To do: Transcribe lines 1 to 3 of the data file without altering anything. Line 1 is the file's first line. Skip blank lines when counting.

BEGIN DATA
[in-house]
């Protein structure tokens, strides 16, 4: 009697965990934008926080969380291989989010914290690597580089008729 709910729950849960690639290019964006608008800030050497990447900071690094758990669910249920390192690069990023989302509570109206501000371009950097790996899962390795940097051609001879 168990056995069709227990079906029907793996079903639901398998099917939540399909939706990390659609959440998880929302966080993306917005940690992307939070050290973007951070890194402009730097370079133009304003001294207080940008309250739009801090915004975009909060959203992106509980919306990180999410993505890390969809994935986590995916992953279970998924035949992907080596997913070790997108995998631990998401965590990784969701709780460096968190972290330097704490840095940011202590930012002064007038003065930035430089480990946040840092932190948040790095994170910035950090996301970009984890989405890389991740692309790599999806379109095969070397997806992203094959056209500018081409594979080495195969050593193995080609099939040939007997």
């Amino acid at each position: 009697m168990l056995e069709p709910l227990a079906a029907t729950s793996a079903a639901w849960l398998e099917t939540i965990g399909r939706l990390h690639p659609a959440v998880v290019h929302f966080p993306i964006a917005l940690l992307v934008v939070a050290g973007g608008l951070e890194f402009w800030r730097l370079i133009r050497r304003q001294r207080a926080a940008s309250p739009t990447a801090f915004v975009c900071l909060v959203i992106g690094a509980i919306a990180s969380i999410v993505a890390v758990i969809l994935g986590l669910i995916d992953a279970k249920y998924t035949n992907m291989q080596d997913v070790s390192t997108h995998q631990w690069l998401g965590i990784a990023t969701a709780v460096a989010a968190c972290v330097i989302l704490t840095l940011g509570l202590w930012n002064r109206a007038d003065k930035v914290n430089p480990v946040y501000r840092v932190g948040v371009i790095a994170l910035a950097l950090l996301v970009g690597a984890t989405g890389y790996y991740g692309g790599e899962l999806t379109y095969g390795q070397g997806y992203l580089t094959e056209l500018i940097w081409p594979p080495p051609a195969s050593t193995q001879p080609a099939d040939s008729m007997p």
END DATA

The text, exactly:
[in-house]
């Protein structure tokens, strides 16, 4: 009697965990934008926080969380291989989010914290690597580089008729 709910729950849960690639290019964006608008800030050497990447900071690094758990669910249920390192690069990023989302509570109206501000371009950097790996899962390795940097051609001879 168990056995069709227990079906029907793996079903639901398998099917939540399909939706990390659609959440998880929302966080993306917005940690992307939070050290973007951070890194402009730097370079133009304003001294207080940008309250739009801090915004975009909060959203992106509980919306990180999410993505890390969809994935986590995916992953279970998924035949992907080596997913070790997108995998631990998401965590990784969701709780460096968190972290330097704490840095940011202590930012002064007038003065930035430089480990946040840092932190948040790095994170910035950090996301970009984890989405890389991740692309790599999806379109095969070397997806992203094959056209500018081409594979080495195969050593193995080609099939040939007997």
């Amino acid at each position: 009697m168990l056995e069709p709910l227990a079906a029907t729950s793996a079903a639901w849960l398998e099917t939540i965990g399909r939706l990390h690639p659609a959440v998880v290019h929302f966080p993306i964006a917005l940690l992307v934008v939070a050290g973007g608008l951070e890194f402009w800030r730097l370079i133009r050497r304003q001294r207080a926080a940008s309250p739009t990447a801090f915004v975009c900071l909060v959203i992106g690094a509980i919306a990180s969380i999410v993505a890390v758990i969809l994935g986590l669910i995916d992953a279970k249920y998924t035949n992907m291989q080596d997913v070790s390192t997108h995998q631990w690069l998401g965590i990784a990023t969701a709780v460096a989010a968190c972290v330097i989302l704490t840095l940011g509570l202590w930012n002064r109206a007038d003065k930035v914290n430089p480990v946040y501000r840092v932190g948040v371009i790095a994170l910035a950097l950090l996301v970009g690597a984890t989405g890389y790996y991740g692309g790599e899962l999806t379109y095969g390795q070397g997806y992203l580089t094959e056209l500018i940097w081409p594979p080495p051609a195969s050593t193995q001879p080609a099939d040939s008729m007997p």